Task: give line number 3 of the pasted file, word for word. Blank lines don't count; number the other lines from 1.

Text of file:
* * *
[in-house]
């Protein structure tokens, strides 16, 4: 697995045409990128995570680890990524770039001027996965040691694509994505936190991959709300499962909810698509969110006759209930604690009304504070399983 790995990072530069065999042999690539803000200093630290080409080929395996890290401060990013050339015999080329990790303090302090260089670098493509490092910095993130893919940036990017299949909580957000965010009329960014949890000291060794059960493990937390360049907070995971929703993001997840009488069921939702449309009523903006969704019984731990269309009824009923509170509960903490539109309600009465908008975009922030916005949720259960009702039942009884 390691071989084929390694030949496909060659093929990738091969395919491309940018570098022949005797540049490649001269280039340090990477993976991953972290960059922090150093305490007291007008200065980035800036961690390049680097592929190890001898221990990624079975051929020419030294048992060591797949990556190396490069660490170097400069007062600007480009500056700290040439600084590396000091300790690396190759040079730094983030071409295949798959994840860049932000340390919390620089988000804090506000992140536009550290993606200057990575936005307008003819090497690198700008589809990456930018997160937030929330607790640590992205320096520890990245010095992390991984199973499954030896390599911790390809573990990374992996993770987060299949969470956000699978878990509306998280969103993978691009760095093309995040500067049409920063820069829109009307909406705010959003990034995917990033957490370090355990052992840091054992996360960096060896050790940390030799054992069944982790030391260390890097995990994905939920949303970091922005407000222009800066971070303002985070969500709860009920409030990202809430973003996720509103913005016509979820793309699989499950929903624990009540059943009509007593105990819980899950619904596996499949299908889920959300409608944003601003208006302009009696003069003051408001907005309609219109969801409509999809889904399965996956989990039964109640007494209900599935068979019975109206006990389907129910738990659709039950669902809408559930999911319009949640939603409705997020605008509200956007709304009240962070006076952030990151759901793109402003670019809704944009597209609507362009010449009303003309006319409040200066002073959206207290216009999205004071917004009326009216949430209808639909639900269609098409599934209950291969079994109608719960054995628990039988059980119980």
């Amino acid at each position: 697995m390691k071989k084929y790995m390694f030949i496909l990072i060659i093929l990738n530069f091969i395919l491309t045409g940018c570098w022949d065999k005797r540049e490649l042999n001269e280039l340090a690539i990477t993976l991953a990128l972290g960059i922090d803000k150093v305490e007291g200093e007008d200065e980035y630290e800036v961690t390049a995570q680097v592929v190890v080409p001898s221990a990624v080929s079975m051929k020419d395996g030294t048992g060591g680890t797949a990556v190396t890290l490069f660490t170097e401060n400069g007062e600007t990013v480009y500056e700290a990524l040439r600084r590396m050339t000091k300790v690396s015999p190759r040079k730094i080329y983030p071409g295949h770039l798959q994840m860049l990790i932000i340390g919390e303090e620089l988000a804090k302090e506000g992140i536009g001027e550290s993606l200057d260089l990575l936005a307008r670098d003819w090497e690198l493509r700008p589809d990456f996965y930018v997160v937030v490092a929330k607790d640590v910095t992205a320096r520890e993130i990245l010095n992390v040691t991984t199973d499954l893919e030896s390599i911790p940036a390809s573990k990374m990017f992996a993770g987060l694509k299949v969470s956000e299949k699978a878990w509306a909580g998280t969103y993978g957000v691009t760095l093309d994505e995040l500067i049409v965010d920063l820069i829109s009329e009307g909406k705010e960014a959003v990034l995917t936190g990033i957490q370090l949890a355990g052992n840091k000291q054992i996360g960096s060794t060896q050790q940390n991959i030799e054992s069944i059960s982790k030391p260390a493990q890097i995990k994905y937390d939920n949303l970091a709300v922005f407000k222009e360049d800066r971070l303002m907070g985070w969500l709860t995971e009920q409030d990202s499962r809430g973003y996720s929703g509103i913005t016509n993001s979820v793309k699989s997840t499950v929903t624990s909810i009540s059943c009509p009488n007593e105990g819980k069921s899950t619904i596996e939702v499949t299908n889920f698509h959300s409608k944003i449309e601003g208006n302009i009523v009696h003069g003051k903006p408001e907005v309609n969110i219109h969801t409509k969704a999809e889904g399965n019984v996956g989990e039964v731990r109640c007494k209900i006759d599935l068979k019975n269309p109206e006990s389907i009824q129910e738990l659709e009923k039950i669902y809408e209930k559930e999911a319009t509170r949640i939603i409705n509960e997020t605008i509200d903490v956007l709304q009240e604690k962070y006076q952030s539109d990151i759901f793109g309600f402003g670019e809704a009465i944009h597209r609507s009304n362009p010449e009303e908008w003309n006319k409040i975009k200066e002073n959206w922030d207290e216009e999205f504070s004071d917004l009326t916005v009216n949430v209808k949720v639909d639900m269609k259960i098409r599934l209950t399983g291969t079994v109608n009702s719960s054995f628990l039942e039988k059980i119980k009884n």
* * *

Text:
């Amino acid at each position: 697995m390691k071989k084929y790995m390694f030949i496909l990072i060659i093929l990738n530069f091969i395919l491309t045409g940018c570098w022949d065999k005797r540049e490649l042999n001269e280039l340090a690539i990477t993976l991953a990128l972290g960059i922090d803000k150093v305490e007291g200093e007008d200065e980035y630290e800036v961690t390049a995570q680097v592929v190890v080409p001898s221990a990624v080929s079975m051929k020419d395996g030294t048992g060591g680890t797949a990556v190396t890290l490069f660490t170097e401060n400069g007062e600007t990013v480009y500056e700290a990524l040439r600084r590396m050339t000091k300790v690396s015999p190759r040079k730094i080329y983030p071409g295949h770039l798959q994840m860049l990790i932000i340390g919390e303090e620089l988000a804090k302090e506000g992140i536009g001027e550290s993606l200057d260089l990575l936005a307008r670098d003819w090497e690198l493509r700008p589809d990456f996965y930018v997160v937030v490092a929330k607790d640590v910095t992205a320096r520890e993130i990245l010095n992390v040691t991984t199973d499954l893919e030896s390599i911790p940036a390809s573990k990374m990017f992996a993770g987060l694509k299949v969470s956000e299949k699978a878990w509306a909580g998280t969103y993978g957000v691009t760095l093309d994505e995040l500067i049409v965010d920063l820069i829109s009329e009307g909406k705010e960014a959003v990034l995917t936190g990033i957490q370090l949890a355990g052992n840091k000291q054992i996360g960096s060794t060896q050790q940390n991959i030799e054992s069944i059960s982790k030391p260390a493990q890097i995990k994905y937390d939920n949303l970091a709300v922005f407000k222009e360049d800066r971070l303002m907070g985070w969500l709860t995971e009920q409030d990202s499962r809430g973003y996720s929703g509103i913005t016509n993001s979820v793309k699989s997840t499950v929903t624990s909810i009540s059943c009509p009488n007593e105990g819980k069921s899950t619904i596996e939702v499949t299908n889920f698509h959300s409608k944003i449309e601003g208006n302009i009523v009696h003069g003051k903006p408001e907005v309609n969110i219109h969801t409509k969704a999809e889904g399965n019984v996956g989990e039964v731990r109640c007494k209900i006759d599935l068979k019975n269309p109206e006990s389907i009824q129910e738990l659709e009923k039950i669902y809408e209930k559930e999911a319009t509170r949640i939603i409705n509960e997020t605008i509200d903490v956007l709304q009240e604690k962070y006076q952030s539109d990151i759901f793109g309600f402003g670019e809704a009465i944009h597209r609507s009304n362009p010449e009303e908008w003309n006319k409040i975009k200066e002073n959206w922030d207290e216009e999205f504070s004071d917004l009326t916005v009216n949430v209808k949720v639909d639900m269609k259960i098409r599934l209950t399983g291969t079994v109608n009702s719960s054995f628990l039942e039988k059980i119980k009884n």